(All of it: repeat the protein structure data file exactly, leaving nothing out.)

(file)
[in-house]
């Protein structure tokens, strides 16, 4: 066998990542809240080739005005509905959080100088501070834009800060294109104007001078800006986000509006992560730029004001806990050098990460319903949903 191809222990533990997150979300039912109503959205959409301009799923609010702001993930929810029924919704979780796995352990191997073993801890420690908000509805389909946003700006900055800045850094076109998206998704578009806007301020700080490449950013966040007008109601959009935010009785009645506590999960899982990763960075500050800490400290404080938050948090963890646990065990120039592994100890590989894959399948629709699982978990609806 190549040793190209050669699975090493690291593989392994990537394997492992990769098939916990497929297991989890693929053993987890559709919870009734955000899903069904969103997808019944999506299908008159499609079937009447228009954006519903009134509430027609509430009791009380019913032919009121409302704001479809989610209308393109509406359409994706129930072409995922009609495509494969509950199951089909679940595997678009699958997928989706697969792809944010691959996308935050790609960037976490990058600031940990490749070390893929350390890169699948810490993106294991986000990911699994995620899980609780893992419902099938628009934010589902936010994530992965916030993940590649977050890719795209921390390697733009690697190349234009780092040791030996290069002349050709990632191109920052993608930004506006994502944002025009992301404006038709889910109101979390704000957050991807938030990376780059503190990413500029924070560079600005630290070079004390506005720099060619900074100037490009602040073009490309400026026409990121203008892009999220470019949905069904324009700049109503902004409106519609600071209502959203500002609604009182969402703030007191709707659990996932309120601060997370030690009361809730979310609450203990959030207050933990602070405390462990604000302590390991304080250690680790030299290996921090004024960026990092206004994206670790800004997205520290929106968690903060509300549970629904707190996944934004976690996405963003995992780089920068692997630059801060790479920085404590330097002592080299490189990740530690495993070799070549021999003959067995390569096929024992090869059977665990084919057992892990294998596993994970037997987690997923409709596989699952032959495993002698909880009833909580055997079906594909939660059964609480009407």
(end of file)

[in-house]
């Protein structure tokens, strides 16, 4: 066998990542809240080739005005509905959080100088501070834009800060294109104007001078800006986000509006992560730029004001806990050098990460319903949903 191809222990533990997150979300039912109503959205959409301009799923609010702001993930929810029924919704979780796995352990191997073993801890420690908000509805389909946003700006900055800045850094076109998206998704578009806007301020700080490449950013966040007008109601959009935010009785009645506590999960899982990763960075500050800490400290404080938050948090963890646990065990120039592994100890590989894959399948629709699982978990609806 190549040793190209050669699975090493690291593989392994990537394997492992990769098939916990497929297991989890693929053993987890559709919870009734955000899903069904969103997808019944999506299908008159499609079937009447228009954006519903009134509430027609509430009791009380019913032919009121409302704001479809989610209308393109509406359409994706129930072409995922009609495509494969509950199951089909679940595997678009699958997928989706697969792809944010691959996308935050790609960037976490990058600031940990490749070390893929350390890169699948810490993106294991986000990911699994995620899980609780893992419902099938628009934010589902936010994530992965916030993940590649977050890719795209921390390697733009690697190349234009780092040791030996290069002349050709990632191109920052993608930004506006994502944002025009992301404006038709889910109101979390704000957050991807938030990376780059503190990413500029924070560079600005630290070079004390506005720099060619900074100037490009602040073009490309400026026409990121203008892009999220470019949905069904324009700049109503902004409106519609600071209502959203500002609604009182969402703030007191709707659990996932309120601060997370030690009361809730979310609450203990959030207050933990602070405390462990604000302590390991304080250690680790030299290996921090004024960026990092206004994206670790800004997205520290929106968690903060509300549970629904707190996944934004976690996405963003995992780089920068692997630059801060790479920085404590330097002592080299490189990740530690495993070799070549021999003959067995390569096929024992090869059977665990084919057992892990294998596993994970037997987690997923409709596989699952032959495993002698909880009833909580055997079906594909939660059964609480009407």